Diabetes – What is Diabetes?
Diabetes is a terribly debilitating disease that affects millions of people every year. It is caused when the body is unable to produce enough insulin, or fails to make use of the insulin it does have effectively.
Diet, exercise and medication can help prevent or delay the onset of the disease. It is important to understand the symptoms to determine if there is a problem and seek treatment.
What is diabetes?
Diabetes is a chronic (long-lasting) disease that affects how your body converts food into energy. It happens when your pancreas isn’t producing enough insulin or isn’t able to use it as effectively as it should.
Insulin is the hormone that aids your body absorb and use glucose, also referred to as sugar. People suffering from type 2 diabetes do not produce enough insulin, or their bodies can’t make it in a proper way.
The blood sugar levels rise over time in both types of diabetes. This can cause problems with the eyes, feet, and kidneys. It could also harm your heart arteries and brain.
Type 1 diabetes
Type 1 diabetes is an autoimmune disease which means that your body’s immune system attacks and destroys insulin-producing cells inside the pancreas. This process can last for many months or even years, eventually resulting in an absence of insulin.
Insulin is required by those who suffer from type 1 diabetes each day. They also have to keep track of their blood sugar levels and adjust their insulin, food, and levels of exercise to keep their blood sugar levels within the normal range.
Type 2 diabetes
If you suffer from type 2 diabetes the body isn’t making the insulin it needs to. Insulin is a hormone that assists your cells to remove blood sugar (glucose) out of your blood and into your cells so that it can be used as energy.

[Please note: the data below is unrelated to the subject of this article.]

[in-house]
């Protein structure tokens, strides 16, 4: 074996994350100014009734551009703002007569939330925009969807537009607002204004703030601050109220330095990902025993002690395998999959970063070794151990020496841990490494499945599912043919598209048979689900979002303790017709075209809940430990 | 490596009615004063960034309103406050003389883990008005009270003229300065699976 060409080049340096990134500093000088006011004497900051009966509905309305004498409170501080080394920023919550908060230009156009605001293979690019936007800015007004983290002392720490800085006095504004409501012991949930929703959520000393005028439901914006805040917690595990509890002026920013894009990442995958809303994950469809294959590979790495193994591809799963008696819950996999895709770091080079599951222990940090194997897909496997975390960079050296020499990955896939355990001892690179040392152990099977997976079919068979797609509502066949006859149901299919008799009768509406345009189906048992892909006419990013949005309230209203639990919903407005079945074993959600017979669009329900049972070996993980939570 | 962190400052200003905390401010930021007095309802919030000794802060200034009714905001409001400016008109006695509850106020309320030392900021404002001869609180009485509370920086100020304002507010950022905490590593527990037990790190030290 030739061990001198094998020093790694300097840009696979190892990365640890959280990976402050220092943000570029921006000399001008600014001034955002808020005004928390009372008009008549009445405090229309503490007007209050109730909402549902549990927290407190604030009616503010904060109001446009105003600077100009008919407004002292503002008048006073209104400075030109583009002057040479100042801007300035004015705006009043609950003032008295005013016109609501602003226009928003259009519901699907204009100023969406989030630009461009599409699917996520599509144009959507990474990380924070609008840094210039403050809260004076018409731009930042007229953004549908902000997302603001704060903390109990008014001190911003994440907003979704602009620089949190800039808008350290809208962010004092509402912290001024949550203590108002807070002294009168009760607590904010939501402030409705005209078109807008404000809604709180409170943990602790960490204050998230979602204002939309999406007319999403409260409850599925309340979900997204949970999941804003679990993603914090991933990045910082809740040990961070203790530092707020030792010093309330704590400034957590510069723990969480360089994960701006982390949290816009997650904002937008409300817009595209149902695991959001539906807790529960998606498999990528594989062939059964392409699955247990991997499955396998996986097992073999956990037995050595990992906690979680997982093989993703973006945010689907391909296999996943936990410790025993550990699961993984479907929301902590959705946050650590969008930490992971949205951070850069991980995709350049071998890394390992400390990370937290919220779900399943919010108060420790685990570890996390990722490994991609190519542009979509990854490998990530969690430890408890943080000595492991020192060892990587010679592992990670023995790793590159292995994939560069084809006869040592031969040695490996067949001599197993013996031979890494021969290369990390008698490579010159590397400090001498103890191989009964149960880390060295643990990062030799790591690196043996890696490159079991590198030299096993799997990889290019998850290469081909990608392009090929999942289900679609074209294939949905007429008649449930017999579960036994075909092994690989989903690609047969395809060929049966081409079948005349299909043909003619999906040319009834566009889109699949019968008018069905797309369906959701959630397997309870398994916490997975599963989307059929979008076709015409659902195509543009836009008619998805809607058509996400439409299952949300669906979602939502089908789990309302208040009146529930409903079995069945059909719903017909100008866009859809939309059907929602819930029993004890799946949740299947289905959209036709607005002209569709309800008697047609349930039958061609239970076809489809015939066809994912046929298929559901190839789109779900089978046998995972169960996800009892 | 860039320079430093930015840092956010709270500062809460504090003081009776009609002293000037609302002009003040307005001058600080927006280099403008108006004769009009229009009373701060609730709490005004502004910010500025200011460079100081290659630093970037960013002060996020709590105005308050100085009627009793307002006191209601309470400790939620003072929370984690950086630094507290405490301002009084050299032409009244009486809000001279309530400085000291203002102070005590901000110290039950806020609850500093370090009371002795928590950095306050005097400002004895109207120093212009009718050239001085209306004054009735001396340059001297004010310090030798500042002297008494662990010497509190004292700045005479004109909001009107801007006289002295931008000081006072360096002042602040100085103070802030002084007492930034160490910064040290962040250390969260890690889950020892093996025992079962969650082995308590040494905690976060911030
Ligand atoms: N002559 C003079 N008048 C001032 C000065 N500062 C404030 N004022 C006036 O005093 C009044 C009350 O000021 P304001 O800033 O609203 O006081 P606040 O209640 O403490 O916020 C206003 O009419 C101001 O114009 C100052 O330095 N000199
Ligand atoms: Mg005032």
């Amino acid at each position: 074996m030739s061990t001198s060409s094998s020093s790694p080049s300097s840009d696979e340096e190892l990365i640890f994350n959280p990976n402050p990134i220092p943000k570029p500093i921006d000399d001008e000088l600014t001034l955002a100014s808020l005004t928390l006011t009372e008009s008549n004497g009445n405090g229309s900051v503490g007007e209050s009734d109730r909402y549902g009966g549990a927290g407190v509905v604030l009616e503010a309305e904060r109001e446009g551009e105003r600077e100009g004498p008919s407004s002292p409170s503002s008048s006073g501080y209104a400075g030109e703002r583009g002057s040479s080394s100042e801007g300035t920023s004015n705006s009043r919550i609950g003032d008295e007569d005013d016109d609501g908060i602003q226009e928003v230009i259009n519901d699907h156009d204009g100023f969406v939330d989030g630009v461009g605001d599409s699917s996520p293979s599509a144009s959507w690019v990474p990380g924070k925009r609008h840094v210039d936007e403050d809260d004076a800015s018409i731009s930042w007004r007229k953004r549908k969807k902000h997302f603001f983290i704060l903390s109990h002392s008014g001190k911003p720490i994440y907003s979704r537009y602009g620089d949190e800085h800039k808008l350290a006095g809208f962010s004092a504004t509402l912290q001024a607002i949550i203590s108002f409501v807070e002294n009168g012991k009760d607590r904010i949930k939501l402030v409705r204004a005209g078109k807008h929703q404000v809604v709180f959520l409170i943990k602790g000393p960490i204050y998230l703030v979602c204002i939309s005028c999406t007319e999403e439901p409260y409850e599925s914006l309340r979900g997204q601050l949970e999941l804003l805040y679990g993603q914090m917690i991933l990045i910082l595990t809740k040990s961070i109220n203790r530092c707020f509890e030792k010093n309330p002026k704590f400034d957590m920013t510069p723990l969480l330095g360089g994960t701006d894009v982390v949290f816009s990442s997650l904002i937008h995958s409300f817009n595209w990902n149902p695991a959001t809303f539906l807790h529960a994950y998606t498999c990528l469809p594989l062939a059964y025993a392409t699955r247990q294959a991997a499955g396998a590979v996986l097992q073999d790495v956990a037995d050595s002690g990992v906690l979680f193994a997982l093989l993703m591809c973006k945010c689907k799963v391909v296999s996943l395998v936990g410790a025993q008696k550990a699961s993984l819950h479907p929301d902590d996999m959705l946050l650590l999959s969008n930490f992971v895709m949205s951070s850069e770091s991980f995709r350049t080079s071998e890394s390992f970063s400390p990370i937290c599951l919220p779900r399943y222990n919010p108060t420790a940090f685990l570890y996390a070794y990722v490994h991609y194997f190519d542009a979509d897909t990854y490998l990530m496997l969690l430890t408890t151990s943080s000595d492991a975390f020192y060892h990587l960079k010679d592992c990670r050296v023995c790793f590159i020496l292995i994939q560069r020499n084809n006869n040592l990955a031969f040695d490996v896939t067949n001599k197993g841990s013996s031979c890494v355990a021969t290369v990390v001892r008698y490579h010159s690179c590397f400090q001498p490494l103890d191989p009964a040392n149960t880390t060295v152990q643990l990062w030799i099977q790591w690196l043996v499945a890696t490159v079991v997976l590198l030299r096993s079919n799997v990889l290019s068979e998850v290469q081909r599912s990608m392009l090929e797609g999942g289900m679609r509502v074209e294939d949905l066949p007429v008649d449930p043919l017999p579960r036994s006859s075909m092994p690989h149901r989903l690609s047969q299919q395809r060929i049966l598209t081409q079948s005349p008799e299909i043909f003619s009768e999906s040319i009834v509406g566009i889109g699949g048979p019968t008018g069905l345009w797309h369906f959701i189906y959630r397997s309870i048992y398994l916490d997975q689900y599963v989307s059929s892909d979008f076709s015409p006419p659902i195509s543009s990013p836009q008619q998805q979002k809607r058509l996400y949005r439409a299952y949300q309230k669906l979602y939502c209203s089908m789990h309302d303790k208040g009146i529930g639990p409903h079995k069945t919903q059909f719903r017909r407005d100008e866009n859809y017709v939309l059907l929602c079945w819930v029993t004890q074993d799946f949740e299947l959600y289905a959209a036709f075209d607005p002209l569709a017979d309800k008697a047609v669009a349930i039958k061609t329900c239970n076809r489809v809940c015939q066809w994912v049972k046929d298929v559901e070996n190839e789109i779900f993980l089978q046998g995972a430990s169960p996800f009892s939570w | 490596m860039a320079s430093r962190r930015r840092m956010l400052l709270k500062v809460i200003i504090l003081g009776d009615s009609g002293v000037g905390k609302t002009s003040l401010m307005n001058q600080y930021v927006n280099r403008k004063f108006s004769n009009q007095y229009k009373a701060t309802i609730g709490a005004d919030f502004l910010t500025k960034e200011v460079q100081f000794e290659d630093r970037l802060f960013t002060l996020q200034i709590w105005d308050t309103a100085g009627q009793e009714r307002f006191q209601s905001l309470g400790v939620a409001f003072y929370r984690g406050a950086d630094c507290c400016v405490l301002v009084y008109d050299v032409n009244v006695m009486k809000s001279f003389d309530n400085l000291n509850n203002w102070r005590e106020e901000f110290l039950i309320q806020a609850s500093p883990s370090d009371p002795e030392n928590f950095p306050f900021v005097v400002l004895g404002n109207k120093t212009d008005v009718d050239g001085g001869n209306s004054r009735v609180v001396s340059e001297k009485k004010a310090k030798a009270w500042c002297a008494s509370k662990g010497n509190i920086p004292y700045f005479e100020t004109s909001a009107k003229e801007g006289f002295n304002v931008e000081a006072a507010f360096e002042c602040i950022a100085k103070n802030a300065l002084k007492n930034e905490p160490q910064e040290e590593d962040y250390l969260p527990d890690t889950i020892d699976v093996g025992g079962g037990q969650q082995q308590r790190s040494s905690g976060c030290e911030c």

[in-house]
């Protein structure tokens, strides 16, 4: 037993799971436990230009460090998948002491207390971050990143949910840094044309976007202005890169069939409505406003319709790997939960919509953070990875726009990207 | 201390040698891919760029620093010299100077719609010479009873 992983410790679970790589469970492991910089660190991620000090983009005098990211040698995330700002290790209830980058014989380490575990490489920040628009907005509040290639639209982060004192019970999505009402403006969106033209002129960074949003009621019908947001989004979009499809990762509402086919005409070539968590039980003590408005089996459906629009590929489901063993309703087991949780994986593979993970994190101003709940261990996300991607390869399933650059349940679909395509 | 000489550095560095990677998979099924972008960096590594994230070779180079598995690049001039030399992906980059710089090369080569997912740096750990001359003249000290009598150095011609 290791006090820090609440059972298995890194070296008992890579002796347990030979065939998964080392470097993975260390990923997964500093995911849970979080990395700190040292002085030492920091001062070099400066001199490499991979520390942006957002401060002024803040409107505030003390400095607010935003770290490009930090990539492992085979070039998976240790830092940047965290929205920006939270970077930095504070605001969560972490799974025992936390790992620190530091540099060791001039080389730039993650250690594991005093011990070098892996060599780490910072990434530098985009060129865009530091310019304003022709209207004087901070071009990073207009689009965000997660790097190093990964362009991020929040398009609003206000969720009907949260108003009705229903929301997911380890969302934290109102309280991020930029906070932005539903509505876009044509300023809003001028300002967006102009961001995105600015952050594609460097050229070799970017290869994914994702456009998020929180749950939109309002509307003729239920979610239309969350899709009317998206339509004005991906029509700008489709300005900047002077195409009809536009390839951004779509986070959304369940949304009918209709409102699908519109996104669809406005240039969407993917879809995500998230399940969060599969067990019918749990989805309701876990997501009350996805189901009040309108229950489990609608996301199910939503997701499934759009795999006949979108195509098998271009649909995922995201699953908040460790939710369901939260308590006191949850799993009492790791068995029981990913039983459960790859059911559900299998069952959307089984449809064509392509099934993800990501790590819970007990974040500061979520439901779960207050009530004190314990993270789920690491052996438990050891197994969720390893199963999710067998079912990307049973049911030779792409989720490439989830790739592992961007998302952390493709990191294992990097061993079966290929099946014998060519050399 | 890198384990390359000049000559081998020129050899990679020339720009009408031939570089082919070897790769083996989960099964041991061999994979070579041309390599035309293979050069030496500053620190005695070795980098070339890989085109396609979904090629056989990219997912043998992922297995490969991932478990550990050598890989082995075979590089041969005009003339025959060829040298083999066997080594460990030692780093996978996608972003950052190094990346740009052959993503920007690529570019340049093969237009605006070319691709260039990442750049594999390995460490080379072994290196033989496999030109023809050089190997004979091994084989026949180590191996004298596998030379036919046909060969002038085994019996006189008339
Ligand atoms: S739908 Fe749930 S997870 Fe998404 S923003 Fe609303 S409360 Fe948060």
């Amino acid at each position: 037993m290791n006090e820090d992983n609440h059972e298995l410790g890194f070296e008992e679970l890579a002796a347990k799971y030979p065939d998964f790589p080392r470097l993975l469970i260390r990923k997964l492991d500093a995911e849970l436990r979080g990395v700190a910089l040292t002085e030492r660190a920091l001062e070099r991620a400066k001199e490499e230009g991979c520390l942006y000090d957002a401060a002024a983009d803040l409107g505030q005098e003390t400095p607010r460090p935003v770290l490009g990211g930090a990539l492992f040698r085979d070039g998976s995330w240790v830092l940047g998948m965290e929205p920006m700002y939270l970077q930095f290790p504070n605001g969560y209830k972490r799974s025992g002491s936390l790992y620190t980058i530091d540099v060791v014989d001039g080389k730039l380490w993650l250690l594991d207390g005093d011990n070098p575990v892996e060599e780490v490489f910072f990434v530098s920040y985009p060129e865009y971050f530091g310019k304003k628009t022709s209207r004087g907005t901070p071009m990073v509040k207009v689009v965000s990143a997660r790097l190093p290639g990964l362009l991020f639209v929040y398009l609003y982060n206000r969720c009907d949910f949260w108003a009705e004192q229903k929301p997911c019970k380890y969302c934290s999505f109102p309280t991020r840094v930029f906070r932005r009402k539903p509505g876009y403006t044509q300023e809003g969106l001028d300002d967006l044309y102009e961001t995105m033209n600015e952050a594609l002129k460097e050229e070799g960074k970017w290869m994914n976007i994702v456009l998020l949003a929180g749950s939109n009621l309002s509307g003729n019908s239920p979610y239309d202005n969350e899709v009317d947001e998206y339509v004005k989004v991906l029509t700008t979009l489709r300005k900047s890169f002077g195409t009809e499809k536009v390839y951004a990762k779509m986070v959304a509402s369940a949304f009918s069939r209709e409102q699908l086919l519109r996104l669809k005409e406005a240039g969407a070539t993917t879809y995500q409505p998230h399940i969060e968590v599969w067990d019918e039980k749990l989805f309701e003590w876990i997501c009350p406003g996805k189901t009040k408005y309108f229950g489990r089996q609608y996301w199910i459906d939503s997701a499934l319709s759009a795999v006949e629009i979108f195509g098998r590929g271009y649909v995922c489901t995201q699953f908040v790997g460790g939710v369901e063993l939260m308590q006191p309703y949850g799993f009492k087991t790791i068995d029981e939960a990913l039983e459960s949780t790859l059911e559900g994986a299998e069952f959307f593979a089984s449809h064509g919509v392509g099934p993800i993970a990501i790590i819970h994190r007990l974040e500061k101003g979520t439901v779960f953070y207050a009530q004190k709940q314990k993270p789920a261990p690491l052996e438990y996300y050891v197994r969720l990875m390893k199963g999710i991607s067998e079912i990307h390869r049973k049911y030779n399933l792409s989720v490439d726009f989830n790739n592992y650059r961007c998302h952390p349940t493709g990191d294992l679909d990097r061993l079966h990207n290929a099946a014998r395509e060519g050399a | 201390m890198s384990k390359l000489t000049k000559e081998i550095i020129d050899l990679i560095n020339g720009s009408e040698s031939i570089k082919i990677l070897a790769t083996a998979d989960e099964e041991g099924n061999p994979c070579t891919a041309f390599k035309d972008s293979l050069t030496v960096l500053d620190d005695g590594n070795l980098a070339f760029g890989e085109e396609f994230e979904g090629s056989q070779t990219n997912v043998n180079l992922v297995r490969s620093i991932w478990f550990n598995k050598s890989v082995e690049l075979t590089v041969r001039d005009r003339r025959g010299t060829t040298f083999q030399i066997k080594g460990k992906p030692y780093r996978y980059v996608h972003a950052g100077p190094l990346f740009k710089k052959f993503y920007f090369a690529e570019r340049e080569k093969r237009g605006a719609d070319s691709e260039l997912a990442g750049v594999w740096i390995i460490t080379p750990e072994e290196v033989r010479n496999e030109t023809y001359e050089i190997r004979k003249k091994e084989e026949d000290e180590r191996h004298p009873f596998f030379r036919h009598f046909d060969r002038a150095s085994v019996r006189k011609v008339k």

Type 2 diabetics should exercise and adhere to a healthy diet. They may also have to take medication to regulate their blood sugar levels.
Women with diabetes are afflicted with symptoms
Diabetes is a chronic illness that affects all races as well as ethnic groups and ages as well as genders. However women are at higher risk than men.
Women with diabetes have a higher likelihood of developing complications than men, such as heart disease (the most frequent diabetes complication) and vision loss.
One of the early warning signs of women with diabetes is a higher thirst and increased the frequency of urination, which is known as polydipsia. This is because diabetes causes excessive sugar to accumulate in your blood and your kidneys aren’t able to filter it out correctly.
Men with symptoms of diabetes
In the case of diabetes the cells are unable use blood sugar (glucose) to generate energy. This usually happens because the pancreas ceases to produce enough insulin.
This can lead to high blood glucose levels. The body tries to reduce these levels by flushing excess glucose from your bloodstream via urine.
People with diabetes are typically thirsty, and they need to drink a lot of fluids.
Men may also experience weight loss as their bodies break down muscle to make energy, instead of fat. This is because blood sugar levels remain high for extended periods.
A healthy diet with a low-carbohydrate diet is a crucial aspect of managing the condition. It can help regulate blood sugar levels, manage weight and reduce the risk factors for heart diseases.
You should include whole food items in your diet, such as fruits, vegetables, and whole grains. Also, low-fat dairy products as well as legumes, beans and beans are excellent choices. It should be free of saturated fats and sugars as well as added sugars (unhealthy).
You might also be able to reduce the amount of sugar-sweetened drinks you consume. These drinks typically contain plenty of sugar in them that can cause high blood sugar levels.
Your doctor may recommend diabetes medication to keep your blood glucose (blood sugar) levels within normal levels. These drugs are often paired with changes in lifestyle, like exercise and diet to help manage the condition.
If your blood sugar levels are not being adequately controlled with one medication, you might need to take a different medication. Your doctor will assist you to choose the most appropriate medicine for your requirements and preferences.
Newer medicines, such as sodium-glucose-cotransporter-2 inhibitors and glucagon like antagonists of the peptide-1 receptor, reduce blood sugar and offer benefits for the kidneys and cardiovascular system, while reducing the chance of developing complications. They are also useful for weight loss and come in both tablets and injections.